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Sapiens: A Brief History of Humankind
by Yuval Noah Harari

Language

English

Pages

469

Publication Date

February 10, 2015

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Customer Reviews
<p><strong><em>New York Times</em> Bestseller</strong></p><p><strong>A Summer Reading Pick for President Barack Obama, Bill Gates, and Mark Zuckerberg </strong></p><p>From a renowned historian comes a groundbreaking narrative of humanity鈥檚 creation and evolution鈥攁 #1 international bestseller鈥攖hat explores the ways in which biology and history have defined us and enhanced our understanding of what it means to be 鈥渉uman.鈥?lt;/p><p>One hundred thousand years ago, at least six different species of humans inhabited Earth. Yet today there is only one鈥攈omo sapiens. What happened to the others? And what may happen to us?</p><p>Most books about the history of humanity pursue either a historical or a biological approach, but Dr. Yuval Noah Harari breaks the mold with this highly original book that begins about 70,000 years ago with the appearance of modern cognition. From examining the role evolving humans have played in the global ecosystem to charting the rise of empires, <em>Sapiens</em> integrates history and science to reconsider accepted narratives, connect past developments with contemporary concerns, and examine specific events within the context of larger ideas.</p><p>Dr. Harari also compels us to look ahead, because over the last few decades humans have begun to bend laws of natural selection that have governed life for the past four billion years. We are acquiring the ability to design not only the world around us, but also ourselves. Where is this leading us, and what do we want to become?</p><p>Featuring 27 photographs, 6 maps, and 25 illustrations/diagrams, this provocative and insightful work is sure to spark debate and is essential reading for aficionados of Jared Diamond, James Gleick, Matt Ridley, Robert Wright, and Sharon Moalem.</p>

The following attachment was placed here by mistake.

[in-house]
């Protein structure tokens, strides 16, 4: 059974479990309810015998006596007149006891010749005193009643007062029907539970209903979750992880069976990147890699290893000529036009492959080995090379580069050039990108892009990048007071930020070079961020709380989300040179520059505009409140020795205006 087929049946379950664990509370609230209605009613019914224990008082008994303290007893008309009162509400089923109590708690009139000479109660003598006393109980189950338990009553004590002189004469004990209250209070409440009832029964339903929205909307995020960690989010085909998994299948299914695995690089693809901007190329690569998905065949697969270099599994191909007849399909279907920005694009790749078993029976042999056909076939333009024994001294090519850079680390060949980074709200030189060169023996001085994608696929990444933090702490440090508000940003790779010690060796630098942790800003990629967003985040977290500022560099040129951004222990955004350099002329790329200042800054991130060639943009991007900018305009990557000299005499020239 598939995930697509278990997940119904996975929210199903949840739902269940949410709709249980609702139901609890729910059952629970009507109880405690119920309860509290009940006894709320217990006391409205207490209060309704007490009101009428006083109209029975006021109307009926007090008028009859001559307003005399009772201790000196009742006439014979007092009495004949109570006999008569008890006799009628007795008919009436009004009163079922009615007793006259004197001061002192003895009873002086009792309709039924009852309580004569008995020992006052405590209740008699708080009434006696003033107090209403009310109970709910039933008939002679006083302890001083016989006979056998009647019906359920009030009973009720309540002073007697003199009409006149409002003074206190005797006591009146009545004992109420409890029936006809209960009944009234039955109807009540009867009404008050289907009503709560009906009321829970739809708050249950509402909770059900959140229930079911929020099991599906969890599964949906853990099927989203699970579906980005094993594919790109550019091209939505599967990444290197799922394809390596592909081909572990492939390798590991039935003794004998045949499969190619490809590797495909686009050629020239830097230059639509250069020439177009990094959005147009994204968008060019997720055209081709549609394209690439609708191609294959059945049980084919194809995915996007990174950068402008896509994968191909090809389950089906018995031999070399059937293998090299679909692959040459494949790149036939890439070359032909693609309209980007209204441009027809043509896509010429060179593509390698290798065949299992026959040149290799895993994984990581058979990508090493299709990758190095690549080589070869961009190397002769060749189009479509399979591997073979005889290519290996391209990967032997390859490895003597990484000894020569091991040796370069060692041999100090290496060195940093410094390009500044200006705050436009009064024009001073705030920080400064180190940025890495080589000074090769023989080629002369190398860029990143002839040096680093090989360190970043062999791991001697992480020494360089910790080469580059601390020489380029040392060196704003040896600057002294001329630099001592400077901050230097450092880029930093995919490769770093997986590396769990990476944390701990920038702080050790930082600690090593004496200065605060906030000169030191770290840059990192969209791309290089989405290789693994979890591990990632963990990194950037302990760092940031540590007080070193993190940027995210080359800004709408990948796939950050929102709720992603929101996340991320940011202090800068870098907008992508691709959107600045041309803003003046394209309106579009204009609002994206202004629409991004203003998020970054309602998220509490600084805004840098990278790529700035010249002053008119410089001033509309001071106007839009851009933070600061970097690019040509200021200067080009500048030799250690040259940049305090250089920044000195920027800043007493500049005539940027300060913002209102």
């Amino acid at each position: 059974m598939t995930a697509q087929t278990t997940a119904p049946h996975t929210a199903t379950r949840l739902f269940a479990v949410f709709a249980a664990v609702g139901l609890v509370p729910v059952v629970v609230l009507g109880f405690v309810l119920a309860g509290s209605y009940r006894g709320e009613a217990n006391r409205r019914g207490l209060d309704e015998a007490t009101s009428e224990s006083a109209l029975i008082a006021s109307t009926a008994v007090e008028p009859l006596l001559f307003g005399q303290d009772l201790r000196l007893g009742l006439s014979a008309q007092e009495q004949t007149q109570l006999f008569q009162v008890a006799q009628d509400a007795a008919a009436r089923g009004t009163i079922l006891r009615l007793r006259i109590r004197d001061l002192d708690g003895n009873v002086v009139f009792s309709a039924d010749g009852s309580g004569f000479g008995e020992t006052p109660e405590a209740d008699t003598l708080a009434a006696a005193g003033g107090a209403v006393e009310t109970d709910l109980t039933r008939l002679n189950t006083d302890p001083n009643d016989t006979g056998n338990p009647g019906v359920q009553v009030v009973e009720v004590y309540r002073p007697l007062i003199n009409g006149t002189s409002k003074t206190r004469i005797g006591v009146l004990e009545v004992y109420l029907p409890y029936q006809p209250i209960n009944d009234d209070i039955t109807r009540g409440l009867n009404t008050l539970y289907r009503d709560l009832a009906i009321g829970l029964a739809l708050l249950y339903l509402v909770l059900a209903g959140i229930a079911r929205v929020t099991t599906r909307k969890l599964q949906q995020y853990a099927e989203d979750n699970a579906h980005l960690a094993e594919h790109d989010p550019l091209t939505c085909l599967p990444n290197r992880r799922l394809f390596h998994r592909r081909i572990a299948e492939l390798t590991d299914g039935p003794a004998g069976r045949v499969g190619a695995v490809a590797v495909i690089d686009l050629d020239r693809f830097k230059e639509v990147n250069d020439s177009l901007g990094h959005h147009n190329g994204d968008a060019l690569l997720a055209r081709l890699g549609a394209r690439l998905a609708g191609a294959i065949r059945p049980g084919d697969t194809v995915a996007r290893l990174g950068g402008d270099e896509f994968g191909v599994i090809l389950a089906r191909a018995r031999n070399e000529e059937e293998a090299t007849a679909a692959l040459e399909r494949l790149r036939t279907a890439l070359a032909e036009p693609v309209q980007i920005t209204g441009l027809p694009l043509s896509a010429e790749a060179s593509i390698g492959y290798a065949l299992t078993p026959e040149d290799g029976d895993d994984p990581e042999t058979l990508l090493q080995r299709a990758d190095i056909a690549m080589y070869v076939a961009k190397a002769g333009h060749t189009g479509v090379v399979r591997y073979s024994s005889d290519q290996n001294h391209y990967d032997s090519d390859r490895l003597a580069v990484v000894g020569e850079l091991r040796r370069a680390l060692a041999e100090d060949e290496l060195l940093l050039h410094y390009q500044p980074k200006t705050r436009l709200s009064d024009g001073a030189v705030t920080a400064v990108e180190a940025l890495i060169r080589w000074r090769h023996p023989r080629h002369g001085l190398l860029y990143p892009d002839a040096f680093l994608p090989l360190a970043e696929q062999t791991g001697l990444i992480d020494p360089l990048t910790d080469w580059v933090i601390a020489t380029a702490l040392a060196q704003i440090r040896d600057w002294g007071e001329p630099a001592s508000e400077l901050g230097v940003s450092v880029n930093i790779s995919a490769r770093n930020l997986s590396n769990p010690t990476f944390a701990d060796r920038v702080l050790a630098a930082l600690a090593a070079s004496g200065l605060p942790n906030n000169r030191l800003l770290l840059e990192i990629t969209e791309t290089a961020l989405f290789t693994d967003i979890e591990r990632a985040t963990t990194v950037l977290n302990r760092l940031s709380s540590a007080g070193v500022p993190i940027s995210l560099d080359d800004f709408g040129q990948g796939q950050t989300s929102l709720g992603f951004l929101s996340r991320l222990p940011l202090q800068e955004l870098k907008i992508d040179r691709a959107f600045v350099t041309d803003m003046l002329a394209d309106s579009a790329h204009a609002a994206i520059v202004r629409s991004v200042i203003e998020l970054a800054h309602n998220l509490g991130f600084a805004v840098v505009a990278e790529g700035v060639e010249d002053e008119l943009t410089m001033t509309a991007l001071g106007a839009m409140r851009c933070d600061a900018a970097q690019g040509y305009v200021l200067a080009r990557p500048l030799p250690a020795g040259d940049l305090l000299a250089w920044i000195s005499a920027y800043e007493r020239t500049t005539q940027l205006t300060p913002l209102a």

Lifespan: Why We Age-and Why We Don't Have To
by , Matthew D. LaPlante

Language

English

Pages

310

Publication Date

September 10, 2019

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Customer Reviews
<b>A <i>NEW YORK TIMES</i> BESTSELLER </b><br /> <br /><b>A paradigm-shifting book from an acclaimed Harvard Medical School scientist and one of <i>Time</i>鈥檚 most influential people.</b><br /><br />It鈥檚 a seemingly undeniable truth that aging is inevitable. But what if everything we鈥檝e been taught to believe about aging is wrong? What if we could choose our lifespan?<br /> <br />In this groundbreaking book, Dr. David Sinclair, leading world authority on genetics and longevity, reveals a bold new theory for why we age. As he writes: 鈥淎ging is a disease, and that disease is treatable.鈥?lt;br /> <br />This eye-opening and provocative work takes us to the frontlines of research that is pushing the boundaries on our perceived scientific limitations, revealing incredible breakthroughs鈥攎any from Dr. David Sinclair鈥檚 own lab at Harvard鈥攖hat demonstrate how we can slow down, or even reverse, aging. The key is activating newly discovered vitality genes, the descendants of an ancient genetic survival circuit that is both the cause of aging and the key to reversing it. Recent experiments in genetic reprogramming suggest that in the near future we may not just be able to <i>feel </i>younger, but actually <i>become </i>younger.<br /> <br />Through a page-turning narrative, Dr. Sinclair invites you into the process of scientific discovery and reveals the emerging technologies and simple lifestyle changes鈥攕uch as intermittent fasting, cold exposure, exercising with the right intensity, and eating less meat鈥攖hat have been shown to help us live younger and healthier for longer. At once a roadmap for taking charge of our own health destiny and a bold new vision for the future of humankind, <i>Lifespan </i>will forever change the way we think about why we age and what we can do about it.
Human Diversity: The Biology of Gender, Race, and Class
by Charles Murray

Language

English

Pages

528

Publication Date

January 28, 2020